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TCA/Showtime House of Lies - An Adventure in The Unexpected

Yesterday at Television Critics Association, Showtime trotted out the cast of their latest comedy, House of Lies - a crazed and laugh-out-loud funny send-up of American capitalism.  The series is based on the book House of Lies: How Management Consultants Steal Your Watch and Then Tell You the Time, written by Martin Kihn, a former consultant at Booz Allen Hamilton.

“The first episode of the [House of Lies] premiered last Sunday to 1.6 million viewers, a number that is now well past 2 million with our replays,” said David Nevins, Showtime’s President of Entertainment.

The session was spirited, with the actors often teasing each other mercilessly.  The panel began with a question about the show’s raunchy language, prompting lead Don Cheadle (Marty Kaan) to goad Kristen Bell (Jeannie Van Der Hooven) into saying “something naughty.”

She quipped: “I’m f*cking enjoying the hell out of it.”  But then more seriously, Bell said the show is “more provocative than anything I’ve ever done. And sometimes I have a potty mouth, and it’s just, you know, nice to not have those limitations.”

During one exchange, Cheadle dryly commented that his character, Marty, was sleeping with Doug Guggenheim, played by Josh Lawson.

Later, a small cluster of critics admitted they were a bit confused by the remark, that the comment was so deadpan there was an outside (very outside) possibility that it was true.

It’s a big stretch to think that womanizer Marty could land in Doug’s bed.  Yet, at the same time, the series pushes boundaries.  While there are some lines House of Lies won’t cross, a Marty/Doug tryst might not be one of them.  The series is an adventure in the unexpected.  (See the end of this blog post for the relevant section of transcript from the panel.)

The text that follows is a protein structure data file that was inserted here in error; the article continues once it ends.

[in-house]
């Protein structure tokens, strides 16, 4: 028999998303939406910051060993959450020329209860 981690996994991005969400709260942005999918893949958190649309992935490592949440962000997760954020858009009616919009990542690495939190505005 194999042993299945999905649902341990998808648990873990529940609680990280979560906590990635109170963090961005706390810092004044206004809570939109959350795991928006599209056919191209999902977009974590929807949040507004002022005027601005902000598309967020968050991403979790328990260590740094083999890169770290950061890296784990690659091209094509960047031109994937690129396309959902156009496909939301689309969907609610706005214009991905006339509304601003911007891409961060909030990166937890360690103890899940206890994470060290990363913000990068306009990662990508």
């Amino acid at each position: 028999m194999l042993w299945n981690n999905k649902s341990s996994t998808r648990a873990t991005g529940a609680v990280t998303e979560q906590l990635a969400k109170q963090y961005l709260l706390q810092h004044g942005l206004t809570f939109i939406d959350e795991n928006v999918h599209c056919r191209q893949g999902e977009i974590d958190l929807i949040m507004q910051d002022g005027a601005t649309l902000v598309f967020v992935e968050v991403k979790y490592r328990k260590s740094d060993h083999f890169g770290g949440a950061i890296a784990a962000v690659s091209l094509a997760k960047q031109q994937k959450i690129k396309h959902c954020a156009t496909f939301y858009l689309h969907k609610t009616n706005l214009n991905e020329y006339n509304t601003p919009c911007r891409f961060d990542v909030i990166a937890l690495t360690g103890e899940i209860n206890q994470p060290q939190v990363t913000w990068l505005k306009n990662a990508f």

In other news from the session, cast member Glynn Turman - who plays Marty’s father, Jeremiah Kaan - spoke passionately about racism and how the show handles the subject matter.  “I’d like to address the question about the racism issue for a second, ” he said. “I want to commend the producers and Showtime for taking on the elephant in the room. This show addresses a racial situation like no other show. It’s not subtle. It’s smack dab in your face… from the very opening scene, it’s smack dab in your face. It has never been presented so up front in the history of television. I’ve been around a long time.”

Per the Cheadle remarks, here’s the relevant section from the transcript.  (Matthew Carnahan is the creator, writer, and executive producer. Ben Schwartz plays Clyde Oberholt.)

The conversation started when Josh Lawson was asked about his character, Doug Guggenheim, the Harvard-trained math geek and butt of many jokes.

LAWSON: well, he’s very good at his job. He’s a wunderkind, really. You know, he’s got a skill set…(Laughter,on the panel)….that is extremely…why is that funny?  (Laughter.)

BEN SCHWARTZ: Because you sound like your character. You sound like your character.

LAWSON ( tongue-in-cheek): Okay. I would say that he I’ve never loved playing a character more than I’ve loved Doug Guggenheim, partly because I believe in, you know, that he will you’ll see his greatness one day.

(Laughter, in the audience)


JOSH LAWSON: Yeah, we will, won’t we?….. But, you know, what I find that’s great about Doug is that he out of all of them is like a beacon of decency in this shark tank. I’m not saying he’s completely without venom or their teeth.

STEPHEN HOPKINS: How about kinky?

JOSH LAWSON: He’s all that stuff, but he’s also the most corruptible because he’s, in so many ways, the most innocent.

MATTHEW CARNAHAN: He’s a true innocent.

JOSH LAWSON: Yeah. So he’s the obvious choice to be the butt of a joke because he doesn’t fight back the way everyone else does.

DON CHEADLE: And he’s sleeping with Marty.

JOSH LAWSON: That’s true.

BEN SCHWARTZ: No spoiler

DON CHEADLE: Spoiler alert.

BEN SCHWARTZ: Spoiler alert.


MARTIN KIHN: He’s the guy who’s good at the Excel model. You need someone like that, and they can almost have no personality. It doesn’t matter.   (Laughter.)  They get away with anything.

MATTHEW CARNAHAN: He’s a bit of a survivor.

JOSH LAWSON: But, of course, what’s a king without a minion.



JOSH LAWSON: What? Like you asked why he [Marty] keeps him around. God, I would, I mean, he’s a..Doug’s a sycophant in a lot of ways. You know, he really does love…Doug loves Marty.


JOSH LAWSON: Wants desperately to be liked by him, and, you know, that sort of a tension is pretty addictive, I think.